If you thought kids attending Ivy League schools in the U.S. are competitive, wait until you read what they've done at top universities in China to get ahead.
On Monday, Huang Yang, a graduate student at Fudan University (a top school in Shanghai), died from poisoning. The police have initially confirmed Huang Yang’s roommate, who was only identified by his last name, Lin, as a suspect in the tragedy, which is possibly the result of competition for a Ph.D. slot.
“By last Friday, Huang Yang was swollen all over, practically unrecognizable,” according to a Weibo account by one of Huang’s friends. “The air coming out of his ventilator was bloody. His roommate poisoned the water dispenser in their room, which caused Huang to suffer from acute kidney failure and pulmonary emphysema in just a few days.”
According to Huang’s father, his son thought the water from their dispenser tasted funny. He changed the water and cleaned the machine so that his roommates wouldn’t have to drink questionable water.
Fudan University also released an obituary for Huang Yang on its official Weibo account: “We are all saddened by the loss of a valuable student, and for Huang Yang’s parents who lost their son, we express our deepest condolences.”
Poisonings at top Chinese universities have happened before. The most prominent incident occurred in 1994 at Tsinghua University.
The victim’s at that school was Zhu Ling, an accomplished musician and a member of the swim team. She first showed symptoms of what was later diagnosed as thallium poisoning in December 1994. She recovered after a month at a hospital, and returned to school the following year. In March 1995, Zhu Ling’s symptoms returned once again, and her condition rapidly deteriorated.
Even though doctors were eventually able to make the correct diagnosis and treat Zhu Ling for thallium poisoning, Zhu suffered irreversible mental damages. Today, she is 33, unable to speak, paralyzed and blind, with only limited mental function. A Help Zhu Ling Foundation was established to collect donation to help Zhu’s family pay for her expensive medical and rehabilitation treatments. After nearly 20 years, the police still have not solved the crime. It’s rumored that the only suspect in the case was released due to political pressure.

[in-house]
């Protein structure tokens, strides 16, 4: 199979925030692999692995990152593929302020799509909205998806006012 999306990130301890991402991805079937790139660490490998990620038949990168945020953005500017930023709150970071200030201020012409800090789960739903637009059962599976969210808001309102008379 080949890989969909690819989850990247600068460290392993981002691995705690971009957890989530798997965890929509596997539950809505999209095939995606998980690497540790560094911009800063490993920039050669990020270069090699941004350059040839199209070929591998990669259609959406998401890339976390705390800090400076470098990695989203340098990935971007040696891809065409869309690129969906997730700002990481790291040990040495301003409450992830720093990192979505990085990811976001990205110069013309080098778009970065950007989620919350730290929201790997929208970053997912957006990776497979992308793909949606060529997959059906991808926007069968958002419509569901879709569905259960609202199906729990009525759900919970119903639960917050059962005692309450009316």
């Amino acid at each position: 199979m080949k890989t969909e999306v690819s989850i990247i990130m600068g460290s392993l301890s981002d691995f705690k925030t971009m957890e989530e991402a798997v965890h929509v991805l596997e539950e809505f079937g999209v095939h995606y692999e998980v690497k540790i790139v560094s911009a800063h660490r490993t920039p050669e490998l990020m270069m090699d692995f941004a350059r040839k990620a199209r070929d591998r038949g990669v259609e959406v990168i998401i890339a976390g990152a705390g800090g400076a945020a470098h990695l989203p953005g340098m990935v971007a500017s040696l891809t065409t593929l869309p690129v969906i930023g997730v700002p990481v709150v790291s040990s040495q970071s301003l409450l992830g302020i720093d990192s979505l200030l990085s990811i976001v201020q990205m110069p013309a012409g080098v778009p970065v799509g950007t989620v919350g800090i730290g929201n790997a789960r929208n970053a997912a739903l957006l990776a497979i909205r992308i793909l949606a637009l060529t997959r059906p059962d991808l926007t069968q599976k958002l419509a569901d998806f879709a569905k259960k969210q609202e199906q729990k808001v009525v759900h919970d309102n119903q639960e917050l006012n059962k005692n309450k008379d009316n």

In 1997, thallium poisoning happened at Peking University. Because the hospital had Zhu Ling’s case on record, the two poisoned students were diagnosed quickly and treated.
“Zhu Ling saved my life,” one of them said to Zhu’s parents.
This is only a sample of tragedies of this nature that have occurred in China. Many of the incidents were incited by competition -- for a coveted slot, for popularity, or at times simply out of jealousy. This begs the question -- in fact, it has become a trending topic on Weibo -- of how these bright, educated young people were capable of resorting to the cold-blooded murders of their own classmates. It’s led to discussions about the problems of China’s education system, which is known for its fierce competition.